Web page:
Tea Partiers: Light Rail an Invitation to Al Qaeda

<a href="http://en.wikipedia.org/wiki/File:Thomas_at_Bitton_station.jpg">Felixcatuck</a>/Wikimedia Commons

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The citizens of Cobb County, Georgia, are currently mulling a proposal that would increase property taxes for 10 years in order to fund a new light-rail line between Atlanta to its suburbs. It’s a fairly straightforward proposal, the kind of thing that pops up all the time in communities across the country. But if there’s been one lesson of the past few years, it’s that mundane policy debates have a tendency to become a lot less mundane once tea partiers get involved.

In this case, the Georgia Tea Party is arguing that the county should abandon its light-rail proposal because if the light-rail line were to be completed, it would become a magnet for terrorist attacks. Here’s the group’s chair, J.D. Van Brink:

If anyone doesn’t believe me—England and Spain. Now, if we have a more decentralized mass-transit system using buses, if the terrorists blow up a single bus, we can work around that. When they blow up a rail, that just brings the system to a grinding halt. So how much security are we going to have on this rail system, and how much will it cost?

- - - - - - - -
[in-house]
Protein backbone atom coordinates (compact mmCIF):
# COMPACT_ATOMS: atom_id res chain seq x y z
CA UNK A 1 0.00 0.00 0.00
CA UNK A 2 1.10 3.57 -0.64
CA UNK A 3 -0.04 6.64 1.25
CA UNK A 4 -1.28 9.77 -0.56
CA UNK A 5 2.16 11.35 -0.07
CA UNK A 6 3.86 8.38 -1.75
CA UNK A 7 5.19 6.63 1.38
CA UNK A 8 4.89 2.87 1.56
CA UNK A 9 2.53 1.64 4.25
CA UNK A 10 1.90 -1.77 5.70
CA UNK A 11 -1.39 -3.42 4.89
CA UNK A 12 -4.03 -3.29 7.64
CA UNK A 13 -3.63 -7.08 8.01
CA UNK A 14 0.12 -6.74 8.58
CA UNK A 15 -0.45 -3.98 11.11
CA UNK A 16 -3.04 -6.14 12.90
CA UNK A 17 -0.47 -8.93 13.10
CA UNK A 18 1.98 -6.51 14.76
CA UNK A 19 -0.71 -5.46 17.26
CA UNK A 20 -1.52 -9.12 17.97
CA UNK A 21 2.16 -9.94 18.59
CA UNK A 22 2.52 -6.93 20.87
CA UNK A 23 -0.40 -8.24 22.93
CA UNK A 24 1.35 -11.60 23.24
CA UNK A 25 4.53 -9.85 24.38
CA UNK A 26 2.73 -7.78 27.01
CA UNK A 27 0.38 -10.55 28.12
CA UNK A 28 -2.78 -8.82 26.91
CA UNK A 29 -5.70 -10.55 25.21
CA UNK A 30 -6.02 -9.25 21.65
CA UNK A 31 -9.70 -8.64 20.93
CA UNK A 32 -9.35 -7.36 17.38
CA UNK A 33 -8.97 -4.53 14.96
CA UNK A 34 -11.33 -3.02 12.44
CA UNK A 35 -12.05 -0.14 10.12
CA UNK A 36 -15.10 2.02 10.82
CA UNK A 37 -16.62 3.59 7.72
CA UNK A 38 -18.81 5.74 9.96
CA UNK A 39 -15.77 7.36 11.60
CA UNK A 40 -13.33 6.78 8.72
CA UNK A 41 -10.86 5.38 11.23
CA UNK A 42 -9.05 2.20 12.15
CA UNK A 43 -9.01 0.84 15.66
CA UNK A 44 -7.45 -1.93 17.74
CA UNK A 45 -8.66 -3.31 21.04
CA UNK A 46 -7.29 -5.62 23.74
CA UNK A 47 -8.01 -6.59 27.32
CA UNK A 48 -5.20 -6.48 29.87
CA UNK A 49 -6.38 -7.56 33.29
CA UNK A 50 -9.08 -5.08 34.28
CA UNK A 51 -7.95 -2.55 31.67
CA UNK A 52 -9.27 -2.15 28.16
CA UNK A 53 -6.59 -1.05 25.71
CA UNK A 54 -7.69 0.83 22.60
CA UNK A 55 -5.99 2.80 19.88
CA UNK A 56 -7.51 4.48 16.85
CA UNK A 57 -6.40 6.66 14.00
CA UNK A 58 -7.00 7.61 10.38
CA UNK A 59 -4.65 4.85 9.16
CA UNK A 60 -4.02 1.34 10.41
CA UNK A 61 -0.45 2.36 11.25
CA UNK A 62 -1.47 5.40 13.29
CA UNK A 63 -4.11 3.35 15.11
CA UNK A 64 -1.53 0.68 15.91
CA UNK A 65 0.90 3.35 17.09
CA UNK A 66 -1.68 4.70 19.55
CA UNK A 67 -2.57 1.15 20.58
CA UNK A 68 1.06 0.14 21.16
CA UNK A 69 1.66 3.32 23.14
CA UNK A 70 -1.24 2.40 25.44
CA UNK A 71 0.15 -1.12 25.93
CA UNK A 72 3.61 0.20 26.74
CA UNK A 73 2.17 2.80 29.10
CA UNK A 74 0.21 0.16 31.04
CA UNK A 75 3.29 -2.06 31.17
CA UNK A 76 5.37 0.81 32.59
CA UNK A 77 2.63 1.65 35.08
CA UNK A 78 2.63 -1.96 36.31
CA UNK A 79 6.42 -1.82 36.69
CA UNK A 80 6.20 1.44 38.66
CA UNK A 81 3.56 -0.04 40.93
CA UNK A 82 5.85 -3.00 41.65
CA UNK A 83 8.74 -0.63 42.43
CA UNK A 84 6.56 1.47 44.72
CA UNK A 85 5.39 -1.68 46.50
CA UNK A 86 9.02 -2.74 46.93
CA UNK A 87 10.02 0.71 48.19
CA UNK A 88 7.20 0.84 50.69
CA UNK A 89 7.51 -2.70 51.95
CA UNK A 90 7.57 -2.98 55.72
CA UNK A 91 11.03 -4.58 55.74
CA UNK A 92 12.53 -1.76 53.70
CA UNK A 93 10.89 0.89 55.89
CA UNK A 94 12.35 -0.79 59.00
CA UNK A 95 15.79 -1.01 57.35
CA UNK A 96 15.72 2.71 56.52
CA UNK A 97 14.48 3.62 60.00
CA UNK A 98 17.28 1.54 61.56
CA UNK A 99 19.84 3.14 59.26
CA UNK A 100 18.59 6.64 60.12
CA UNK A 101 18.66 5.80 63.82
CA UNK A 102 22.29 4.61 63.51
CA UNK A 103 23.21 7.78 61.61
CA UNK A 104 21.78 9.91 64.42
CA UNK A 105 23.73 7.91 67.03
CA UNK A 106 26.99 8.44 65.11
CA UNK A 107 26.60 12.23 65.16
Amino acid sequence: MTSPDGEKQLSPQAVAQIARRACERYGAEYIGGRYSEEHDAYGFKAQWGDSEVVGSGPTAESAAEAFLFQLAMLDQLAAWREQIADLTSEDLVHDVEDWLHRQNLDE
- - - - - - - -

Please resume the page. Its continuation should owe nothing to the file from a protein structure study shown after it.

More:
In other words, Van Brink is arguing that because terrorists fantasize about blowing up American infrastructure, we should avoid spending any money on infrastructure. Given tea partiers’ opposition to most forms of government spending and their worries that light-rail and sustainable development plans are part of a United Nations conspiracy to force people to live in miniature, lightbulb-lessHobbit homes,” the terrorism concerns here almost seem like a dodge. But maybe Van Brink is on to something. Here’s what Al Qaeda’s new leader, Ayman al-Zawahiri, said in a video released in July: 

The al-Qaeda network is fully prepared to continue the jihad against the American infidels by launching deadly attacks, but your outdated and rusting transportation infrastructure needs to be completely overhauled for those strikes even to be noticed. We want to turn your bridges into rubble, but if we claimed credit for making them collapse, nobody would ever believe us.

Or maybe not. That quote was from the Onion.

(h/t Choire Sicha)

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You just sent an incredible message: that quality journalism doesn't have to answer to advertisers, billionaires, or hedge funds; that newsrooms can eke out an existence thanks primarily to the generosity of its readers. That's so powerful. Especially during what's been called a "media extinction event" when those looking to make a profit from the news pull back, the Mother Jones community steps in.

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